Concrete way out of the climate crisis. The news of the day could hardly have made it clearer that this is needed:
The reports seem like a description of the situation that the Club of Rome (CoR) anticipated 50 years ago. If the population continues to increase exponentially and non-renewable resources continue to be exploited, as the groundbreaking publication "The Limits to Growth" put it, the economic system will collapse just like the ecosystem. It will then no longer be possible to guarantee people's care, or at least a significant deterioration in living conditions can be expected. All of this was then scheduled for the years 2000 to 2100 – that is, for now.
Five decades later, not all of the forecasts have come true in detail and the methodological approach of the Club of Rome studies has been repeatedly criticized. Still, for many people around the world, 2022 feels like what the coalition of experts for the current century expected decades ago. In this situation, the Club of Rome presented a new report together with a research group on Tuesday. This provides a "survival guide for our planet", according to the title, prepared by the "Earth 4 All" initiative, which was launched by the CoR, among others. Co-author Johan Rockström formulated a key tip for the survival of the planet: "A lot is actually possible, but one thing is not: business as usual."
"We are at a crossroads," said Jorgen Randers, also co-author of the new report, on Tuesday in Berlin. Humanity is currently laying the seeds for the "collapse" of entire regions of the world. Maintaining the existing economic system will "increase tensions and reduce prosperity," explained the Norwegian professor emeritus for climate strategy. It's about "building an economy that works within planetary boundaries," added the Swede Rockstrom, who is also director of the Potsdam Institute for Climate Impact Research (PIK). The conversion must begin "before the end of this decade".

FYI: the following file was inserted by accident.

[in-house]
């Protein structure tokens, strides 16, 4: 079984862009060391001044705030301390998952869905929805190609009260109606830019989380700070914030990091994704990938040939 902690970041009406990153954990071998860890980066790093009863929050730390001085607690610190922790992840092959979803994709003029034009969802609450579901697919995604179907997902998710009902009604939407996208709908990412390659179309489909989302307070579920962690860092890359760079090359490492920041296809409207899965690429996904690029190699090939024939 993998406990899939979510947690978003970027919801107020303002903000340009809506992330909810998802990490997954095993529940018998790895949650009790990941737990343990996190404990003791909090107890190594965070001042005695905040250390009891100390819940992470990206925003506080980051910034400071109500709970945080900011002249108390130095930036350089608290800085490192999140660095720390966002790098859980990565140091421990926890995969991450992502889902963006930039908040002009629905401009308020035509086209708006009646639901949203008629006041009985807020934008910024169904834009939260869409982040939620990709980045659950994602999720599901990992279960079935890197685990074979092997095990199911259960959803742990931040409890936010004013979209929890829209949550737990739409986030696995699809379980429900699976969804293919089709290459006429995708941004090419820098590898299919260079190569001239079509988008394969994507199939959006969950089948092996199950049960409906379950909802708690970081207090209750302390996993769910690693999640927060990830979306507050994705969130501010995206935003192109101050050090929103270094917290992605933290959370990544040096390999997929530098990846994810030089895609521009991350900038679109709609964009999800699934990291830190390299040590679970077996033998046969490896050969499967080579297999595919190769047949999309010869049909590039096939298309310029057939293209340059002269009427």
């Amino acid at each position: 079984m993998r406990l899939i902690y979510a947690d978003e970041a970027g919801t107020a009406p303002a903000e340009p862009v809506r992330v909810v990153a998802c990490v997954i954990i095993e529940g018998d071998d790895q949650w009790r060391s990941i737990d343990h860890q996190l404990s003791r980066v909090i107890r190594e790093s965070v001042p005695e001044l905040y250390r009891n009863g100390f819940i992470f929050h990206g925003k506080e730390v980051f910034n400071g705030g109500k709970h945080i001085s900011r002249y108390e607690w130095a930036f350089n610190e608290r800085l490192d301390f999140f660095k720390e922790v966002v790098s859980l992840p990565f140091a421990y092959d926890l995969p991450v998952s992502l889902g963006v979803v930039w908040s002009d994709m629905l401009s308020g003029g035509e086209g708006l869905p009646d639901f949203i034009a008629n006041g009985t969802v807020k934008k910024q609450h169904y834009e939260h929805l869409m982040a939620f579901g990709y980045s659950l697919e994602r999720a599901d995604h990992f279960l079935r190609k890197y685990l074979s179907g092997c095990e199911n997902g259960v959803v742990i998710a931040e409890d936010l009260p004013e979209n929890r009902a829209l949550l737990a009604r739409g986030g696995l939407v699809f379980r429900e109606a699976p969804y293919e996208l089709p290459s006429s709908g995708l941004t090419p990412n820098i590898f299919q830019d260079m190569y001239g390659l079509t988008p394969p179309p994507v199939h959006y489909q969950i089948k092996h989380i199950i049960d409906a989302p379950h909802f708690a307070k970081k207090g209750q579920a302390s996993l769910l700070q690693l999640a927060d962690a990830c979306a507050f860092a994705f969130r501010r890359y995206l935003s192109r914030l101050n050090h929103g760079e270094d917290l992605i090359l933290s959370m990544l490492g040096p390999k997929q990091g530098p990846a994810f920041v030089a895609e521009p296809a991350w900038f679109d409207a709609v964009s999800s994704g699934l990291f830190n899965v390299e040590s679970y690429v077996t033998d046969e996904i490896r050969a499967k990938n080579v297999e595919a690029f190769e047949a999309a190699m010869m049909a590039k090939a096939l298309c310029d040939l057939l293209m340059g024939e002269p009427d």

As a way out of the global crisis, the authors propose far-reaching "about-turns" in five areas:
The "too little, too late" scenario contradicts this. PIK Director Rockström emphasized that it is an essential feature of climate change that it is unfair. "Hardest hit are those who have contributed the least to global warming - the poor people of the world. Whole livelihoods are being destroyed, as we are seeing in Pakistan right now, due to extreme events compounded by human-caused global warming." Climate and environmental changes deepened inequality by destroying or damaging life support systems such as farmland, fisheries or freshwater resources. A more sustainable world is also a fairer world.
Specifically, the authors of the "Survival Guide" call for investments in renewable energies and energy efficiency of one trillion dollars per year. In addition, higher taxes for the wealthiest citizens to reduce inequality. A citizens' fund should also allow more people to participate in the wealth of the respective countries.
According to the authors, if the necessary changes were not initiated, there is a risk of a scenario in which the earth would warm up by around 2.5 degrees by 2100, poorer countries would be exposed to "the most extreme conditions" and global prosperity would increase by the middle of the century "by an average 40 percent compared to the 2020s".
The authors of the report are also aware that these are demanding requirements. "'Earth 4 All' report shows that nothing short of a rapid global transition in energy, food and justice is required to have a chance of a secure and prosperous future for people on a stable planet within planetary boundaries ", Rockström formulated in a message from the PIK. But in the climate crisis, pretending that business as usual is an option would ultimately only lead to the collapse of the economy.
With material from AFP and DPA